Scaring the Sh*t Out of Myself. - Lately I've become something of a fetishistic consumer of true crime. Yeah, I used that phrase. It started with Serial, Season One. It continued with the...
Wednesday, October 26, 2011
Anna ditched her scooter and followed on foot. "Not riding your scooter?" "I'm the writer, dad," she flashed her notebook and pen.
She does this frequently. She writes articles, newspaper articles--extended questions, descriptions, observations--some she gives to me, some she keeps.
This is a big deal in daddy-daughter relations. I never pretended to be an accountant, per my father, growing up. There is something about writing, being a writer, that holds sway for her. For Christmas she wants a pocket notebook and a camera.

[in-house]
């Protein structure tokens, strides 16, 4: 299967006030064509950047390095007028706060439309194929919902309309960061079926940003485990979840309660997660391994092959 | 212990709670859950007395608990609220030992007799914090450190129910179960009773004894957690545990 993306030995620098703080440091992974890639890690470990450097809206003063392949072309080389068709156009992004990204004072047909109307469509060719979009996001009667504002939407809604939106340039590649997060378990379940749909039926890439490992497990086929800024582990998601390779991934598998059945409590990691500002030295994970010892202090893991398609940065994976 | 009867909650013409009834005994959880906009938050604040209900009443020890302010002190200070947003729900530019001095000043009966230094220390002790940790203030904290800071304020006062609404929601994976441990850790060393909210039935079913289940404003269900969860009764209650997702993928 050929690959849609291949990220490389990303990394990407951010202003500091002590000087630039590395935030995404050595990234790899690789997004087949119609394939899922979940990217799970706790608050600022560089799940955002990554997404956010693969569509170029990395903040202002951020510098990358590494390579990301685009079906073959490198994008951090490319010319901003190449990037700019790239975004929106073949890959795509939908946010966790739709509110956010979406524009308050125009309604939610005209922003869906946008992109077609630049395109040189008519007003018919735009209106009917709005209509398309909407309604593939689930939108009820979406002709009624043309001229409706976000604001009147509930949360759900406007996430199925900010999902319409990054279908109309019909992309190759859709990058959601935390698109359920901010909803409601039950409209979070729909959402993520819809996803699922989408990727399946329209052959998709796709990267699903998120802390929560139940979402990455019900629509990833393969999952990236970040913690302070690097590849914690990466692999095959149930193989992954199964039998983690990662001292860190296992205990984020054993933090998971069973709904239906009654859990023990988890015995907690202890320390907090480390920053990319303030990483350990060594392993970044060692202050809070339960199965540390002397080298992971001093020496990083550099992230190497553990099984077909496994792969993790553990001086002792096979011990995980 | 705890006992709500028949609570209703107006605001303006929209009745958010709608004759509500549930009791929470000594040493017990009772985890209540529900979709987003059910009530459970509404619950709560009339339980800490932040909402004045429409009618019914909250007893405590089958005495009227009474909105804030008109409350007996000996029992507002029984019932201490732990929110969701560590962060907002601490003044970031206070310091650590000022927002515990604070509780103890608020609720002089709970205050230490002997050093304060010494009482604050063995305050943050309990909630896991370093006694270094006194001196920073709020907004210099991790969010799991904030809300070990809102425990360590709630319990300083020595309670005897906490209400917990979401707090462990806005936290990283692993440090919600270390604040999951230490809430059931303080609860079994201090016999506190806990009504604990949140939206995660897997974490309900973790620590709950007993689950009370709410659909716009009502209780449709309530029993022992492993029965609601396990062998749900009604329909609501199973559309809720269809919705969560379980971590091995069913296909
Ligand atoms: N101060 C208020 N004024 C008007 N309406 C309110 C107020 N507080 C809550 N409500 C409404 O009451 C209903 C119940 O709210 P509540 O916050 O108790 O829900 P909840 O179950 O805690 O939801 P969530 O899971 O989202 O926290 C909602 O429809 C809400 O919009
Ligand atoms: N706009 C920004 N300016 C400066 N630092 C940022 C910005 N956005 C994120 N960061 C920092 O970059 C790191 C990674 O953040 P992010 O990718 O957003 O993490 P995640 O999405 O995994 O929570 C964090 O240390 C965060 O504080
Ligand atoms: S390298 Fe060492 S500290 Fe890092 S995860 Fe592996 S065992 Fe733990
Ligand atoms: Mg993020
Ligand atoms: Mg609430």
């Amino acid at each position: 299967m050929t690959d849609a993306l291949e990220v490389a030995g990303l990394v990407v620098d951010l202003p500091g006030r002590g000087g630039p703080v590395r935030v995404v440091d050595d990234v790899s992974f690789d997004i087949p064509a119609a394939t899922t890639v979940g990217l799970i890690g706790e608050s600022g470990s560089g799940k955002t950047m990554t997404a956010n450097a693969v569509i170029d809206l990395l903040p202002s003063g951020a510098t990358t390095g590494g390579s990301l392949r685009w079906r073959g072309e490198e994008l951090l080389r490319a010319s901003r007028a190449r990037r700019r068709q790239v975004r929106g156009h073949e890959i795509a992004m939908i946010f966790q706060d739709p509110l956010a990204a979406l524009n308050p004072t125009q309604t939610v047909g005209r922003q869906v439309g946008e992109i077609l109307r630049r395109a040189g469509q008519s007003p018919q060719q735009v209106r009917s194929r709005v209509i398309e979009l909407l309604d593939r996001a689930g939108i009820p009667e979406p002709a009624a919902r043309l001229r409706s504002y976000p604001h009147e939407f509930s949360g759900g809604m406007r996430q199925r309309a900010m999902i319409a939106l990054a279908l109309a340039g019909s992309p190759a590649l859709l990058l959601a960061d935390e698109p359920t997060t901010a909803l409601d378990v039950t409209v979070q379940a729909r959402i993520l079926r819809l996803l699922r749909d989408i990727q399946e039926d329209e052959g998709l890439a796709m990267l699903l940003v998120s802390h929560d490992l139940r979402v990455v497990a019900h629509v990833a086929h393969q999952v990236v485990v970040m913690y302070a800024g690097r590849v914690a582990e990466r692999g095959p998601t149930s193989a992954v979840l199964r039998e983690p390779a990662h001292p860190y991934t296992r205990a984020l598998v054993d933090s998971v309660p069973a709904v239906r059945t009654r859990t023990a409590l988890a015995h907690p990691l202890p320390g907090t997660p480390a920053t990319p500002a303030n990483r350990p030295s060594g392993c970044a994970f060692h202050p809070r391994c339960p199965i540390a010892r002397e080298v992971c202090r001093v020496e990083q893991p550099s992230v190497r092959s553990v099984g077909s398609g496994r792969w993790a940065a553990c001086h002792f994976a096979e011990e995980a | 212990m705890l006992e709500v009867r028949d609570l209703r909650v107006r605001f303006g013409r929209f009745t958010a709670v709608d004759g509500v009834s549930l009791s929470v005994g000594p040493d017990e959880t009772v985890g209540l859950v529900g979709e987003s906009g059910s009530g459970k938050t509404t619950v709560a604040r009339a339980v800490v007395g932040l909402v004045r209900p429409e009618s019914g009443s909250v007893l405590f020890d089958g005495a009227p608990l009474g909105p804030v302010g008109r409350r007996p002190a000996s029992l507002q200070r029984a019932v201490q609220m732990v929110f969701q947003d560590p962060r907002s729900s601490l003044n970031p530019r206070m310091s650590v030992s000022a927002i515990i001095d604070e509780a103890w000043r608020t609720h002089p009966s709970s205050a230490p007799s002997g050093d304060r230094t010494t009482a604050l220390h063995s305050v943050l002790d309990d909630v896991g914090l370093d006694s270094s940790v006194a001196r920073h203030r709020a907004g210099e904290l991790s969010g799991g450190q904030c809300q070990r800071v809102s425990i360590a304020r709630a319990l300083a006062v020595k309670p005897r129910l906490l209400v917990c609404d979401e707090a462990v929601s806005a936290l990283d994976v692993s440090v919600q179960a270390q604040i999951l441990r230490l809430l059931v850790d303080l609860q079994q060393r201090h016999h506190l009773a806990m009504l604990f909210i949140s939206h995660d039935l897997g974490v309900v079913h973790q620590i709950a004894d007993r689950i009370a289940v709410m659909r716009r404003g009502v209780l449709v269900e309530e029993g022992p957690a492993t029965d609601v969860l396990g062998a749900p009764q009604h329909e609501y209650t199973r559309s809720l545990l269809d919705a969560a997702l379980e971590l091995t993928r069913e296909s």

She knows I am a writer. That I do it for a job. But she also knows that I carry a notebook in my pocket wherever I go and get up early to read and write, and that that is something beyond a job.
If I won the lottery, I'd write more than I do now. I'd flush out that big project that is waiting, buried, that I haven't made the time or effort to unearth. The statement. Testament.
Watching Pearl Jam 20, reading Roberto Bolano and Franz Wright, and thinking about legacy, that's when I struggle that I haven't unearthed it. Haven't found it and committed. That I need to start digging deep and make the time.
But I look at our girls, Robin, our life. I look at Anna and her eyes as she makes her thoughts words. And I know commitment
Monday, October 24, 2011
We slept under skateboard ramps. Two quarter-pipes, six- to eight-feet tall, pushed up against either side of Arcadia Street. It wasn't just the skateboarding or the hardcore music, it was also a chance to do something different, to milk all the day had.